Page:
Nikon_D3S_img_3543The hottest thing in the digital camera market is undoubtedly the digital SLR, which is better known as a dSLR. While dSLRs are flying off dealer shelves, many new users are confused about the terminology. Most people know that SLR stands for “single lens reflex.” Since nearly all SLRs accept interchangeable lenses, it would appear they should be known as multiple lens reflex (MLR) cameras.

If you want to understand how the SLR received it’s name, you have to dip into the history of the camera. Early cameras were similar to the view cameras used today. The photographer looked through the lens, focused, composed and then inserted a single film plate behind the optics to make an image. While the entire process was crude by modern standards, the photographer enjoyed great control, since he looked directly through the actual imaging lens to compose the shot.

While this was fine for still life, portraits and landscapes, this process did not lend itself to action photography. These early cameras could only record a single image at a time. Which is why you have never seen a motor-driven view camera.

Realizing the need to offer sequences of exposures, camera makers begin to experiment with various roll-film designs. With a roll of film in the camera, the photographer could fire off numerous images without reloading. Although this improved throughput dramatically, it caused another problem. The roll of film had to pass closely behind the camera’s optics, which meant that the photographer could no longer look through the camera lens to compose and focus.

Rangefinder cameras appear to keep things in focus

The lower-end, consumer roll-film cameras generally used an inexpensive “fixed-focus” lens, so a simple viewfinder was sufficient. Better quality optics, however, require the lens to be focused, and since the photographer could not look through the lens with a roll-film camera, this was a major problem. One of the first solutions to this problem was the Rangefinder — a type of camera that offered a distance measuring scale in the viewfinder. By determining the range from the viewfinder, the photographer could then adjust the focus to match — usually with very good results.

Twin Lens Reflex cameras offer another solution

While the rangefinder type cameras worked well, the camera industry is always evolving. A second method of allowing the photographer to focus and compose appeared in the “Twin-Lens Reflex” cameras. These cameras used two identical lenses, arranged one on top of the other in the manner of an over-and-under shotgun. The film winds past the lower lens, while the photographer can focus through the upper lens. The twin-lens cameras were fairly bulky, so designers added a mirror and ground glass to the top of the camera, hence the term “reflex.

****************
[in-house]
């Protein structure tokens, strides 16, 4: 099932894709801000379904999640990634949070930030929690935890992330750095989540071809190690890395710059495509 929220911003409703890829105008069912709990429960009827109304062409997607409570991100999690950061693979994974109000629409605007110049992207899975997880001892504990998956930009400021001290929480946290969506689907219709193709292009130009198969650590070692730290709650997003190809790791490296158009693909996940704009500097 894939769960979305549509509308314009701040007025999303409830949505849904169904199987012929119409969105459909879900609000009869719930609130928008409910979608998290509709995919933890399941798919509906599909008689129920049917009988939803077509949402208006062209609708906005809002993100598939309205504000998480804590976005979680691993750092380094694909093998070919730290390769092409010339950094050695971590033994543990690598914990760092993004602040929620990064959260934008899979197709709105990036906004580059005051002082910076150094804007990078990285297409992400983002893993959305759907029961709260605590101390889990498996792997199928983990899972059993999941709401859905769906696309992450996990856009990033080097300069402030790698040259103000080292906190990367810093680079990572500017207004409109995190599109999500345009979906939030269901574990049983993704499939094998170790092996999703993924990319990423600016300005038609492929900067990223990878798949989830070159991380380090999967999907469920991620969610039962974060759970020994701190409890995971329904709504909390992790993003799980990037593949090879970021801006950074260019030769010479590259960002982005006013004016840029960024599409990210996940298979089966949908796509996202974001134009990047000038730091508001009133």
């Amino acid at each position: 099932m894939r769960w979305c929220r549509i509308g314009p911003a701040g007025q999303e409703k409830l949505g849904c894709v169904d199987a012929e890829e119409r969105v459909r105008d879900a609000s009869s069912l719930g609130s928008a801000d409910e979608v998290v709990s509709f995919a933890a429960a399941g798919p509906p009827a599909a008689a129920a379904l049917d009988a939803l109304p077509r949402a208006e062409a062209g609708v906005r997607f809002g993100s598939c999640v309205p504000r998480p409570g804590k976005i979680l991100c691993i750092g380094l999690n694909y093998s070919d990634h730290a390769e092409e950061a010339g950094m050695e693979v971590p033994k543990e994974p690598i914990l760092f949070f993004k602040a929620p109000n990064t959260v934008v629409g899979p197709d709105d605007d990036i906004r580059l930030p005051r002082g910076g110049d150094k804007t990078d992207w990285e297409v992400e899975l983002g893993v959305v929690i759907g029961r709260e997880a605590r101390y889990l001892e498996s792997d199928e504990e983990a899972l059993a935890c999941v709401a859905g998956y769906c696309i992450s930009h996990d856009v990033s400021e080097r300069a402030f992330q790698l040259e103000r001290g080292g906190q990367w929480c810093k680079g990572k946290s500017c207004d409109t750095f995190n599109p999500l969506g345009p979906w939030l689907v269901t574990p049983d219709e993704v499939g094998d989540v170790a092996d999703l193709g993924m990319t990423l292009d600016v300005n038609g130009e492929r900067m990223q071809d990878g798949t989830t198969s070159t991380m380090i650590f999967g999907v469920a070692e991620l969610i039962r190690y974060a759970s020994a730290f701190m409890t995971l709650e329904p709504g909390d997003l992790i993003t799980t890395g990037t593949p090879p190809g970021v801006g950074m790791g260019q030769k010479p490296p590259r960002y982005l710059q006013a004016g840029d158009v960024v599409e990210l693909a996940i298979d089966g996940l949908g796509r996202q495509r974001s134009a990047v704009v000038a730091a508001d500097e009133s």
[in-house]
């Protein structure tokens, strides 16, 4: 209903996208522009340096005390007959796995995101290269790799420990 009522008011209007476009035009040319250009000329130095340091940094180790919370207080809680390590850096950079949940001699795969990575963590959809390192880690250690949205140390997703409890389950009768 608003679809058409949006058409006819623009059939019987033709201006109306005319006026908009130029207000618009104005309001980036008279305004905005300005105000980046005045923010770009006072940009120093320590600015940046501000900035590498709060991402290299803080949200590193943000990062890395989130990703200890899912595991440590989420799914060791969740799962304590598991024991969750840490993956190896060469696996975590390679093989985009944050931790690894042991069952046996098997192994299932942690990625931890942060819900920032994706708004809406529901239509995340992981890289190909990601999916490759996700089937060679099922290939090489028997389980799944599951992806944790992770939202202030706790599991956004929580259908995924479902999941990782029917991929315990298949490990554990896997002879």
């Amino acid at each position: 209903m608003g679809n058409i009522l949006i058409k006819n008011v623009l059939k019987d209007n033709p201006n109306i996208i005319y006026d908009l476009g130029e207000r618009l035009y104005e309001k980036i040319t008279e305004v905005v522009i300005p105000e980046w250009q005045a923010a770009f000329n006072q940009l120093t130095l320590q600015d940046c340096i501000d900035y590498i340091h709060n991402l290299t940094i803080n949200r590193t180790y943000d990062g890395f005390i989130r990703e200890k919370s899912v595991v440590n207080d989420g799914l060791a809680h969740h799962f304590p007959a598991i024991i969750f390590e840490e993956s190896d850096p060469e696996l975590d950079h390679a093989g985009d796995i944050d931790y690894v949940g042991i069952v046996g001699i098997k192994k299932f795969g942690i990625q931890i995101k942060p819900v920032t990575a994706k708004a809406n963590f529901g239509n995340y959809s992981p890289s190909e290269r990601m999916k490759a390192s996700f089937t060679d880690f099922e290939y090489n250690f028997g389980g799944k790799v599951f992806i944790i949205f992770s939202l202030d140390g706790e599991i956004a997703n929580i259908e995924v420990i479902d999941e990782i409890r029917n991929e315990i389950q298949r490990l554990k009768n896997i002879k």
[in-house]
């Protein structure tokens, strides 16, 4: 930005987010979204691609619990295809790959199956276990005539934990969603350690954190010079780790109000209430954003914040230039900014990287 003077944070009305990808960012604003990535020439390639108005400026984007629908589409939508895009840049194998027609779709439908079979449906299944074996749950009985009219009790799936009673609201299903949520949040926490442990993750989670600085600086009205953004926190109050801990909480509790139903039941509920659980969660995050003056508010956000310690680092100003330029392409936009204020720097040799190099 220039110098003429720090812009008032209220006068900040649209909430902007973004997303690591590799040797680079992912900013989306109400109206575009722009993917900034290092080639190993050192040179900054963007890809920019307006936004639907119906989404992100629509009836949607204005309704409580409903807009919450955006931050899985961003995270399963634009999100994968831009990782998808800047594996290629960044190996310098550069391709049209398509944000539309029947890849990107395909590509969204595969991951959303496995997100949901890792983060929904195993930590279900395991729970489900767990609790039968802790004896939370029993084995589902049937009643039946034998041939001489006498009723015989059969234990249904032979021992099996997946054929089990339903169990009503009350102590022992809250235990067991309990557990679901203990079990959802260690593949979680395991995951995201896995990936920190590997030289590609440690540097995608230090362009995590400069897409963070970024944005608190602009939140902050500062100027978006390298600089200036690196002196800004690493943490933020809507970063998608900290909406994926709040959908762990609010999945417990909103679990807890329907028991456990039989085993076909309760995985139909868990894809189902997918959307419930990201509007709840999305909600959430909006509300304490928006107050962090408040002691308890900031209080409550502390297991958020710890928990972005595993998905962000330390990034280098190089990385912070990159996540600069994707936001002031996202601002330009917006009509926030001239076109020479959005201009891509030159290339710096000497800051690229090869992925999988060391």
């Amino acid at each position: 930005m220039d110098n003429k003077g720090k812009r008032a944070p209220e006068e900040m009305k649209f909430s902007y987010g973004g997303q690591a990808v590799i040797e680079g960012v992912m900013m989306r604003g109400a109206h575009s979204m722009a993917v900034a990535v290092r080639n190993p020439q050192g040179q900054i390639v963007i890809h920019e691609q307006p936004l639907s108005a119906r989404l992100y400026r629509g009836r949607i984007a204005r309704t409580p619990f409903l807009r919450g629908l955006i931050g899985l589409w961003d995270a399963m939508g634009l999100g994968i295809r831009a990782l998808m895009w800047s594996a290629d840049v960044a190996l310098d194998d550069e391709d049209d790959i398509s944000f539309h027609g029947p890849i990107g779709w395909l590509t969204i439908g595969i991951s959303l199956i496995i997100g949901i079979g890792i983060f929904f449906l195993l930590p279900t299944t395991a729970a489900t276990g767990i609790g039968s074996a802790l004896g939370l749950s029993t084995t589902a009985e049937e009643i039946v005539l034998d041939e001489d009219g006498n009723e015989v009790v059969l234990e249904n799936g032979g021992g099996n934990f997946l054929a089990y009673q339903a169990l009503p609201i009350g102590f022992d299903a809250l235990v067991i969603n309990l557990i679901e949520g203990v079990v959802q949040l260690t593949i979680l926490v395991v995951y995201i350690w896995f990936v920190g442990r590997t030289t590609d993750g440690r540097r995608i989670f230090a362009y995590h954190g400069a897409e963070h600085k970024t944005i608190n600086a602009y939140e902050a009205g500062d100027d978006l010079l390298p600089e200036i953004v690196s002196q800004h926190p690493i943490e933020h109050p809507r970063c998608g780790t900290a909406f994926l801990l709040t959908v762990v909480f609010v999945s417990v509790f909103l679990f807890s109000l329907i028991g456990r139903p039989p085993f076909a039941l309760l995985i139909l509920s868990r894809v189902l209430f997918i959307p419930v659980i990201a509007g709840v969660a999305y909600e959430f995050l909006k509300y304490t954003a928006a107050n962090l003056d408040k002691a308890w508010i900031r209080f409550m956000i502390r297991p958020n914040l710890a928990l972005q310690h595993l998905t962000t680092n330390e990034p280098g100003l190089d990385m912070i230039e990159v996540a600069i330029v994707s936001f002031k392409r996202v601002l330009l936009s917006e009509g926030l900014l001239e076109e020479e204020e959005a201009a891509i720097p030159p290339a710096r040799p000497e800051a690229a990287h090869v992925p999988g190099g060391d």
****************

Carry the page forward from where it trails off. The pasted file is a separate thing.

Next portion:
Now the user could hold the camera at waist level and look down at the ground glass which previewed the image via the mirror behind the upper lens. As the user adjusted the focus on the upper lens, a gear mechanism moved the lower “taking lens” to match.

While both rangefinders and twin-lens reflex cameras offered a credible way to focus and preview a shot, neither allowed the photographer to actually look through the lens. This sometimes made exact composition difficult.

SLRs take cameras another step forward

In their quest to allow users to see through the actual “taking” lens, camera makers turned to the periscope — a simple device using two mirrors placed at opposite angles to bend the light path. Periscopes are easy to understand — any kid can construct one from a couple of mirrors and some scrap wood.

In a camera, the lower mirror is placed at a 45 degree angle directly behind the lens. Light striking the mirror is projected upwards to a ground glass. While a second mirror would show the image on the ground glass to the user, it would not appear right, because mirrors tend to reverse things. So camera designers added a prism arrangement that corrects the reversed image. When you peer through the viewfinder on a SLR, you look through a prism, which displays the image on a ground glass, which displays the projected image from the mirror located behind the lens.

There is just one problem. If you have been paying attention, you have no-doubt realized that the lower mirror blocks the light path to the film (or digital sensor as the case may be.) Now the photographer can look though the lens, but the image cannot be projected on to the filmplane.

So the camera designers had to add another wrinkle. They had to move that mirror. Just long enough to make an exposure, since when the mirror moved, the photographer could no longer see anything through the lens. So they designed the “instant-return” mirror. At the instant of exposure, the mirror flies upward, the shutter fires and the mirror snaps back down. It is a incredible feat, when you consider that instant return mirrors have to flip up and back in a heartbeat, over and over for the life of the camera.

Once the instant return mirror was perfected, photographers could once again design their images by looking through the lens. Unlike the twin lens reflex, this new breed of camera needed only one lens to focus and shoot with. So they became known as… you guessed it…. Single-Lens Reflex cameras.

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